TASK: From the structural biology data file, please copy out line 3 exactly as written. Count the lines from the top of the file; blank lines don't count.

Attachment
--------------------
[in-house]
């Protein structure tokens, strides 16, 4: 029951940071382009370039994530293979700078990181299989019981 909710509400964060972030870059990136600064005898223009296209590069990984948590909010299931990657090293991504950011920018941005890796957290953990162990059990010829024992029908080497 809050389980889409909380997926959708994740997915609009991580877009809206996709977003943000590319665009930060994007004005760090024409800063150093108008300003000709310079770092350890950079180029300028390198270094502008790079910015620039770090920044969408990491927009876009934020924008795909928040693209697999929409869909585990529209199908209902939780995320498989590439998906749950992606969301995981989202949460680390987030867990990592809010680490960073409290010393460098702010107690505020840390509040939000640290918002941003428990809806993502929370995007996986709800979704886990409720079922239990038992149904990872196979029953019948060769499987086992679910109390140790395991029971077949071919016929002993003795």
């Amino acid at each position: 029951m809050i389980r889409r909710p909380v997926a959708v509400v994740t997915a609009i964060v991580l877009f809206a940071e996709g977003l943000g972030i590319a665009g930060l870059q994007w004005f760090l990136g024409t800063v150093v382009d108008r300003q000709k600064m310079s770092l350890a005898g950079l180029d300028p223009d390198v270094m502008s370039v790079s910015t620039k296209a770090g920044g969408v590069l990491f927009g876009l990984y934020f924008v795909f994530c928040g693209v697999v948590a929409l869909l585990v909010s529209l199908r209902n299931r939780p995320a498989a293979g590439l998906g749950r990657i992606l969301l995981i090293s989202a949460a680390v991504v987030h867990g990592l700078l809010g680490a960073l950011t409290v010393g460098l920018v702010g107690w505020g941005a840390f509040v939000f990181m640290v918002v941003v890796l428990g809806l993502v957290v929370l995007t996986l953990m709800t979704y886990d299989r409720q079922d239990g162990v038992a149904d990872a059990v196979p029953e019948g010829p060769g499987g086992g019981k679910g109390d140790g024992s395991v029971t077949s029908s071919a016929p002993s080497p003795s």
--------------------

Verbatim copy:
């Amino acid at each position: 029951m809050i389980r889409r909710p909380v997926a959708v509400v994740t997915a609009i964060v991580l877009f809206a940071e996709g977003l943000g972030i590319a665009g930060l870059q994007w004005f760090l990136g024409t800063v150093v382009d108008r300003q000709k600064m310079s770092l350890a005898g950079l180029d300028p223009d390198v270094m502008s370039v790079s910015t620039k296209a770090g920044g969408v590069l990491f927009g876009l990984y934020f924008v795909f994530c928040g693209v697999v948590a929409l869909l585990v909010s529209l199908r209902n299931r939780p995320a498989a293979g590439l998906g749950r990657i992606l969301l995981i090293s989202a949460a680390v991504v987030h867990g990592l700078l809010g680490a960073l950011t409290v010393g460098l920018v702010g107690w505020g941005a840390f509040v939000f990181m640290v918002v941003v890796l428990g809806l993502v957290v929370l995007t996986l953990m709800t979704y886990d299989r409720q079922d239990g162990v038992a149904d990872a059990v196979p029953e019948g010829p060769g499987g086992g019981k679910g109390d140790g024992s395991v029971t077949s029908s071919a016929p002993s080497p003795s």